Related: Most Family Businesses Don’t Have a Succession Plan in Place, But That’s a Huge Mistake

Image Credit: Courtesy of A. Duie Pyle. Alexander Duie Pyle at a trade show in 1939.

Additionally, during that regulation period, carriers collectively set the rates — with antitrust immunity. Known today as price fixing among competitors, it meant limited price competition and a “pretty comfortable world,” Latta says. Then, in 1980, deregulation began, making it easier for carriers to receive new territory operating authority and eliminating the antitrust exemption for collective rate setting — which meant an influx of new carriers and increasing price competition.

“Nobody knew what it was going to entail,” Latta recalls — but it would completely upend the industry. Businesses within the motor carrier industry reported revenue to the government until 1980, and of the top 60 carriers by revenue that year, only three, including Pyle, remain in business today, Latta says, noting that 55 of those 60 were Teamster Union carriers.

Related: How to Gain a Competitive Edge: 4 Key Questions to Ask When Analyzing Your Competitors

“While deregulation became a calamity for many, many carriers, it was an opportunity to expand and grow and benefit.”

Until 1996, Pyle operated one less-than-truckload terminal that served an area about 50 miles around West Chester, Pennsylvania, and the company didn’t serve any state in its entirety. As the industry’s disruption continued and customers requested fuller coverage, Pyle rose to meet the challenge, setting out to become a regional carrier in the Northeast.

“At that time, there were six regional carriers that pretty much owned the market,” Latta says. “We were an ankle-biter as we geographically expanded to that area. Today, all six of those companies are no longer in business, and we survived. So while deregulation became a calamity for many carriers, it was an opportunity to expand, grow and benefit from deregulation and heightened competition.”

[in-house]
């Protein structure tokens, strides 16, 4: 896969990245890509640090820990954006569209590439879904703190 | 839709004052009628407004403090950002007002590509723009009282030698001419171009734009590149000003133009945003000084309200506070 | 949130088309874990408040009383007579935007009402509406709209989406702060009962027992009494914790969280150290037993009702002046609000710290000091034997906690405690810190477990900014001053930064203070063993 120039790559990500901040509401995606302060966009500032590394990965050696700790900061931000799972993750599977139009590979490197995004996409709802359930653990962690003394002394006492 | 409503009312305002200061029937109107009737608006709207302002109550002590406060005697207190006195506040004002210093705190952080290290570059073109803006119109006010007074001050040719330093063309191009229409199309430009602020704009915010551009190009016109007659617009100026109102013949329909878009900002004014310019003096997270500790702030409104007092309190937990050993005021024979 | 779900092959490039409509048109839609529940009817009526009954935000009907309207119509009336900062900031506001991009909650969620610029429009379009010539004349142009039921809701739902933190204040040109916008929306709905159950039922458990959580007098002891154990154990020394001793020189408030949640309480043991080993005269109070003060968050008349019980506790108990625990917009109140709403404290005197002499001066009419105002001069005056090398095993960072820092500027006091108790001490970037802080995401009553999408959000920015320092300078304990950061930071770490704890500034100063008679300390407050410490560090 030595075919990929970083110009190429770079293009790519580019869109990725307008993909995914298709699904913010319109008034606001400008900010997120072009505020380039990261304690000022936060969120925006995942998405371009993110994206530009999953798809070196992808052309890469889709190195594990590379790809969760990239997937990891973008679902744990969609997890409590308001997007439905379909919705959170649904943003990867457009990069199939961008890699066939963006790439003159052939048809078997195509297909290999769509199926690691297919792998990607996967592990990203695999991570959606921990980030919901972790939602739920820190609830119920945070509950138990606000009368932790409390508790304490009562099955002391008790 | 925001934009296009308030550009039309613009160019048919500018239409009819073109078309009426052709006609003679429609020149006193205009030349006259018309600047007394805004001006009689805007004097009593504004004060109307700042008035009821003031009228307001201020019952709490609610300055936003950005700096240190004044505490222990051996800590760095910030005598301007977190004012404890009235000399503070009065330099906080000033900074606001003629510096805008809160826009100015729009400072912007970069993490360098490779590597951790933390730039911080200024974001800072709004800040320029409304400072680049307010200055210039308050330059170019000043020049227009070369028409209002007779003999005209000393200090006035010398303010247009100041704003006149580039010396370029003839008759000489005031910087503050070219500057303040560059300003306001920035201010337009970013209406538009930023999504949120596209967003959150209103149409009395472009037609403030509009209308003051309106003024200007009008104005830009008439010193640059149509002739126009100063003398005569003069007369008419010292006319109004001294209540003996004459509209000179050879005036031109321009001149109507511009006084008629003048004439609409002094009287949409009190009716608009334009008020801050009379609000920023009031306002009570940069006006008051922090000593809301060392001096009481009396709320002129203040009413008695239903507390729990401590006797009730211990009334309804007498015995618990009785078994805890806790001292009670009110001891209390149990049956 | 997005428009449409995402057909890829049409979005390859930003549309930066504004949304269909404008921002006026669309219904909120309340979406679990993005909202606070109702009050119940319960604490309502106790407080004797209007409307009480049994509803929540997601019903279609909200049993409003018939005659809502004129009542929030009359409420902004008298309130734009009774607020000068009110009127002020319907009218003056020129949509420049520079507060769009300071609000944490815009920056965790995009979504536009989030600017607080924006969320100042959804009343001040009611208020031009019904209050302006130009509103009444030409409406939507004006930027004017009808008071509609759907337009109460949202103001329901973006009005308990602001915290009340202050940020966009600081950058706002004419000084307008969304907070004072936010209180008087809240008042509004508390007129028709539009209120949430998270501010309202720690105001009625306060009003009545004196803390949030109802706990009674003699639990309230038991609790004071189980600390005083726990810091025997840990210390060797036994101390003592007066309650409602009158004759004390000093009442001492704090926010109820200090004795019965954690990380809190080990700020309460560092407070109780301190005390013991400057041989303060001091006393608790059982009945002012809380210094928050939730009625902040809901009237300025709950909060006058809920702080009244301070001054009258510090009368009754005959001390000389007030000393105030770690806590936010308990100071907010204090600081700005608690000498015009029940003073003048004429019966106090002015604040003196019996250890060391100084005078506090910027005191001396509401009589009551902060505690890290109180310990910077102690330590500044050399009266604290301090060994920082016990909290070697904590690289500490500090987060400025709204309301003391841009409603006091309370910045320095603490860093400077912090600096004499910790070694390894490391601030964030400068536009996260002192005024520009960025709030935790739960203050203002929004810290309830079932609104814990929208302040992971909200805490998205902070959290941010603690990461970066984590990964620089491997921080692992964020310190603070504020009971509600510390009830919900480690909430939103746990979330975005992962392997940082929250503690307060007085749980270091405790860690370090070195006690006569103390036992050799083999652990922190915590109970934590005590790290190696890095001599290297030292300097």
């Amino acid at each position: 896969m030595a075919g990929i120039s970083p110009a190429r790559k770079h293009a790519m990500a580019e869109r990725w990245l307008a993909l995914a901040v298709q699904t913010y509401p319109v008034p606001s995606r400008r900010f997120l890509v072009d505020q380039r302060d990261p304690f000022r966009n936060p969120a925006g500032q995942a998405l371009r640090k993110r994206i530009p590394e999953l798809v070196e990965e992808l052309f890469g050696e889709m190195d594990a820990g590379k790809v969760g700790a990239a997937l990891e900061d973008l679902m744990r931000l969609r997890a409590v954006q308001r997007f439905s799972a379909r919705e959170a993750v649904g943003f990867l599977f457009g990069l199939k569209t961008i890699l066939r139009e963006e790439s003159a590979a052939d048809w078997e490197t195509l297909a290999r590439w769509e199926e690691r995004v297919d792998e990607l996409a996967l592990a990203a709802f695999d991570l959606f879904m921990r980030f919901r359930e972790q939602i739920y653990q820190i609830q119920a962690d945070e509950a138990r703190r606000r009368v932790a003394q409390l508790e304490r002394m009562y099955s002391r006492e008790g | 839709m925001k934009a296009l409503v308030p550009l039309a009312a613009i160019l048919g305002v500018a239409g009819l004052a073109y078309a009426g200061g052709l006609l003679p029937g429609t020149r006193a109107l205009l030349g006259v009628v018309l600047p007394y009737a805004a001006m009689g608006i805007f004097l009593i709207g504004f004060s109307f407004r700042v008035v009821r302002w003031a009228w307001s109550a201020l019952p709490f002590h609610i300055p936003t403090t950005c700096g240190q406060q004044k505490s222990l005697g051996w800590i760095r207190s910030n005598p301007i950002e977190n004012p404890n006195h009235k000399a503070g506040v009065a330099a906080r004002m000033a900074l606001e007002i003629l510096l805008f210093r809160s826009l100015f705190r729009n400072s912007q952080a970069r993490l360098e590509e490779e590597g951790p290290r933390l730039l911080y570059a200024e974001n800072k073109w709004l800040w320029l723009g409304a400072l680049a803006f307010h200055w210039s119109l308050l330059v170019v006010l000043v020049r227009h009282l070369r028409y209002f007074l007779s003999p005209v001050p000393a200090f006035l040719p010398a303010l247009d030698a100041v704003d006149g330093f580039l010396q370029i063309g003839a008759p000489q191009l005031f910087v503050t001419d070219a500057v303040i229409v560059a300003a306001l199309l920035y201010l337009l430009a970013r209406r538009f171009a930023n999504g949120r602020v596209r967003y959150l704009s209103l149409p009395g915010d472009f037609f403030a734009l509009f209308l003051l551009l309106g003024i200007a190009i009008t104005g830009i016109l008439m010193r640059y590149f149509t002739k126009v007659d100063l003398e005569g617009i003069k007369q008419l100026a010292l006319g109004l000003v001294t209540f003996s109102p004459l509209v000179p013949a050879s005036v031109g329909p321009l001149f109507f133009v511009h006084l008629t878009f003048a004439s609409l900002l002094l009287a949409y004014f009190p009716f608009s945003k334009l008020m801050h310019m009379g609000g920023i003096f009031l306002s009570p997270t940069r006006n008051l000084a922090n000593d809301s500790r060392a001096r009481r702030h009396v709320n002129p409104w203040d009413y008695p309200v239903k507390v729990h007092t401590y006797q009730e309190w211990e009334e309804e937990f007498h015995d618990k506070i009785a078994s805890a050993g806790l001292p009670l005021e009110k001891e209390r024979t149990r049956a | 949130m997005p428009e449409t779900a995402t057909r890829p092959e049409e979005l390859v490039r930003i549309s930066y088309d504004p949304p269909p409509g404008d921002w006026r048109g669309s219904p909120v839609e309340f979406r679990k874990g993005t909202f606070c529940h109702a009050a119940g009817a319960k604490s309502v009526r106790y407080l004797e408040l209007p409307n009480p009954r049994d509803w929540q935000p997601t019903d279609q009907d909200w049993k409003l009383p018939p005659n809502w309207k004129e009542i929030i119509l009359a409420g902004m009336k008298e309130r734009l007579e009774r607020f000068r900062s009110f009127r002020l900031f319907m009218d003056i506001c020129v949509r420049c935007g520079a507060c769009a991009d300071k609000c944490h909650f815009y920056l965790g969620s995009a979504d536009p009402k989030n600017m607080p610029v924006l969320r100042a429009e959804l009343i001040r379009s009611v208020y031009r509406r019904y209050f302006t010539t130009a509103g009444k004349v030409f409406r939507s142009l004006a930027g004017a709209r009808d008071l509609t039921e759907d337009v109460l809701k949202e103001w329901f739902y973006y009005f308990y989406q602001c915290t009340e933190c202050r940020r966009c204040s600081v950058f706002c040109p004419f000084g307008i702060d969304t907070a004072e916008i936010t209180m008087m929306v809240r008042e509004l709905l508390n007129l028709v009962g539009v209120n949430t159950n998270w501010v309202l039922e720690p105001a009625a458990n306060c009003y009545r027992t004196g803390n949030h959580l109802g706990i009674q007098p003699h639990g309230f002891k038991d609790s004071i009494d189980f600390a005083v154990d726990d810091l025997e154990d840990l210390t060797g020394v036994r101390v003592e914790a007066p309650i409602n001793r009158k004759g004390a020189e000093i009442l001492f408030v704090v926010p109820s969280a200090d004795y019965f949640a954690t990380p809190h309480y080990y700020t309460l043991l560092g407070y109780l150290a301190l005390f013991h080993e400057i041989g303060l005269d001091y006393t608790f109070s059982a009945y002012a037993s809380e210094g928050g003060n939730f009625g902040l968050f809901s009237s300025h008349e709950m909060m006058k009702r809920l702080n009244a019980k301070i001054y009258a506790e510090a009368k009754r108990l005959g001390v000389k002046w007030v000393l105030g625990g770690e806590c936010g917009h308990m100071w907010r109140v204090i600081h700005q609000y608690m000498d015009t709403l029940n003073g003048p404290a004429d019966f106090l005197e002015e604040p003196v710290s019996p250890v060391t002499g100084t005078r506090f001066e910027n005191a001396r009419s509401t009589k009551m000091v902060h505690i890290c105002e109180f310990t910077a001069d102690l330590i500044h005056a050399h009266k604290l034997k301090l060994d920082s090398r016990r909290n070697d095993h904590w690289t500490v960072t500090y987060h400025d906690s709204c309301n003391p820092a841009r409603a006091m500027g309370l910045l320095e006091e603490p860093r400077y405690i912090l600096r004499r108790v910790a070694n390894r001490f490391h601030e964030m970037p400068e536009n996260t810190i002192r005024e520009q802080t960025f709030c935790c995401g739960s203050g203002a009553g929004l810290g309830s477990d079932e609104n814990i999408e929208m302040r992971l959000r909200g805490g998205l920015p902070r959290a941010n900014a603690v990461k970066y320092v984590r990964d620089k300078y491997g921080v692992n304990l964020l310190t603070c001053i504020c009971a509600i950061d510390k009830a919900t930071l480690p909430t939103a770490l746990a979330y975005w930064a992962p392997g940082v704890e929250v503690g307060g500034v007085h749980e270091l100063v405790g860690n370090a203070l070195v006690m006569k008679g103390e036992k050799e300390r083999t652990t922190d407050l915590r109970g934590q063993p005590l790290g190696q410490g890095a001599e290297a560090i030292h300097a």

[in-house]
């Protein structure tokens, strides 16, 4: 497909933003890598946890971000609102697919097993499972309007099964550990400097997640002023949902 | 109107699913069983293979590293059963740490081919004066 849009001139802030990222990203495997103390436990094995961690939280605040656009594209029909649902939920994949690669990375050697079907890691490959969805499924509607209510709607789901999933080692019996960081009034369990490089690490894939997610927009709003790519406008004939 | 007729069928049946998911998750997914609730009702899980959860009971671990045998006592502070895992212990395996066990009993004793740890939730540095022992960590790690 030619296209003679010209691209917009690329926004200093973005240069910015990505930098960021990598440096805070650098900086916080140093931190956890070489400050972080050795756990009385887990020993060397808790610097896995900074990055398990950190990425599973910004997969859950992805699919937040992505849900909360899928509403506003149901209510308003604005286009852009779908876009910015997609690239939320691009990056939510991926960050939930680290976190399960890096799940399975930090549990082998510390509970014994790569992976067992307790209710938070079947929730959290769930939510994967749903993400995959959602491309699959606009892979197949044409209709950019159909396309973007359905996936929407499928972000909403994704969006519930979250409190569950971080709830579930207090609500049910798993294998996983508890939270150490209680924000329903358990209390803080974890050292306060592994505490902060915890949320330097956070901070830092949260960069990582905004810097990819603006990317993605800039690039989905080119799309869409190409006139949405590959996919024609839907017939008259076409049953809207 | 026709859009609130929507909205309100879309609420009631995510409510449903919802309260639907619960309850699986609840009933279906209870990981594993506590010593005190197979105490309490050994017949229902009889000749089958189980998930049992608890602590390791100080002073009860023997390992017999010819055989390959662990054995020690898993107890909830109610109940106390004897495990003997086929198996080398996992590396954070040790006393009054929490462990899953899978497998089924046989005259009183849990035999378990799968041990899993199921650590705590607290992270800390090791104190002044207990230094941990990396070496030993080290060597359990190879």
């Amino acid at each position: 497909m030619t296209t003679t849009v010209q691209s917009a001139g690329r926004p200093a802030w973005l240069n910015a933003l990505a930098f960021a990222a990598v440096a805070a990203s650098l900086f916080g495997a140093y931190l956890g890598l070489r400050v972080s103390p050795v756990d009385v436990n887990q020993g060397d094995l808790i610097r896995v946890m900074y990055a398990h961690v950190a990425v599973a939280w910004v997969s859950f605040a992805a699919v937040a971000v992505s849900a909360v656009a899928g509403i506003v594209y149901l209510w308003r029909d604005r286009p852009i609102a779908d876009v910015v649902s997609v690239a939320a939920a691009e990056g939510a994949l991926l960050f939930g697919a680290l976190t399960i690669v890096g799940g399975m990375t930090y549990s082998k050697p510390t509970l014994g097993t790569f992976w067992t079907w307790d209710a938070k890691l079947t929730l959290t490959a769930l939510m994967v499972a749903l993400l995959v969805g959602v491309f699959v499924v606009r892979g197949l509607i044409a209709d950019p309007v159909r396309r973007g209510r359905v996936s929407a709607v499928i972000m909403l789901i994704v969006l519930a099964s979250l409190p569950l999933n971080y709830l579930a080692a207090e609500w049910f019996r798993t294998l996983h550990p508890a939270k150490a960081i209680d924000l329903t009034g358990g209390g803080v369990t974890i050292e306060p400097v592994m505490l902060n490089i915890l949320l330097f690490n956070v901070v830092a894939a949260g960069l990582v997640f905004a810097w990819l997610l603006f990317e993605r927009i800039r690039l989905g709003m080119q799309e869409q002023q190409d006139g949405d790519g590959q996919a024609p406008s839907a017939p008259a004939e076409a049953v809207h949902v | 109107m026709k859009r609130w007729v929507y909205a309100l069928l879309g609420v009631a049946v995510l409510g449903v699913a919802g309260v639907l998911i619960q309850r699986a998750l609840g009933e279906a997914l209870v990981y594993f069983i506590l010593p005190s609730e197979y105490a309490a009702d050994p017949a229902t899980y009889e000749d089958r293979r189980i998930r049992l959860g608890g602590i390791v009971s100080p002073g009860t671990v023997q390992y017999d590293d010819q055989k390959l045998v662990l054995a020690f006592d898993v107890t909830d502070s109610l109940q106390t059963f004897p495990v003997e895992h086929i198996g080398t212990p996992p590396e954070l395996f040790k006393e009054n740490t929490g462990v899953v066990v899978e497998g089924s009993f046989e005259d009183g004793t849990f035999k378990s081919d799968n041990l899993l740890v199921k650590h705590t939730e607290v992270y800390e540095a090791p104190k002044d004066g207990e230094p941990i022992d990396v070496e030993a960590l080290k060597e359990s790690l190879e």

According to Latta, Pyle’s key to a successful century in business “has really been the engagement of the Pyle people, which I always attribute to the six core values [empathy, candor, citizenship, service first, integrity and profitability]. As we embrace those, all the people in the Pyle team create a very healthy culture, and from that culture comes trust.”

Related: How Listening Can Help You Build a Culture of Trust in Your Business

“Our secret sauce has been our composite discretionary effort of the Pyle people.”

That sense of trust came to the fore again on June 15, 2019, when Pyle suffered from a cyber ransomware attack and could not access its voicemail, email and self-developed operating applications. The company returned to a pencil-and-paper approach — and was honest with its customers about the predicament. They appreciated the transparency, Latta says, and some even took back business temporarily with the promise to return once the situation was resolved.

“From that linkage between core values, culture and trust comes a term I like to use — ‘discretionary effort,’ which is the over and above effort,” Latta says. “Our secret sauce has been our composite discretionary effort of the Pyle people. At the end of the day, we live in a service world. Trucks, trailers, facilities, technology are all tools of the trade, just like a saw and a hammer are to a carpenter. But it’s the people using the tools and their discretionary effort that determine where we rank relative to competition.”

Related: 12 Ways You Can Immediately Start To Motivate Your Employees

Image Credit: Courtesy of A. Duie Pyle

Latta loves Pyle’s people and culture and says it’s gratifying to know that the company is “making 4,000 families’ lives financially better.” He recalls an interaction about a month ago when he was at the Bronx New York Terminal for an early morning meeting; a driver showed him a picture of the house he and his wife had just bought, one they’d “never dreamed” could be theirs, and said that they’re able to save for their children’s education.

“From a longevity standpoint, [it’s about] earning — I use the term ‘earning,’ not ‘winning’ — earning the trust of our customers, our employees and the families of our employees — because that’s the silent force behind the curtain, the families — and helping motivate our Pyle people to do great things,” Latta says.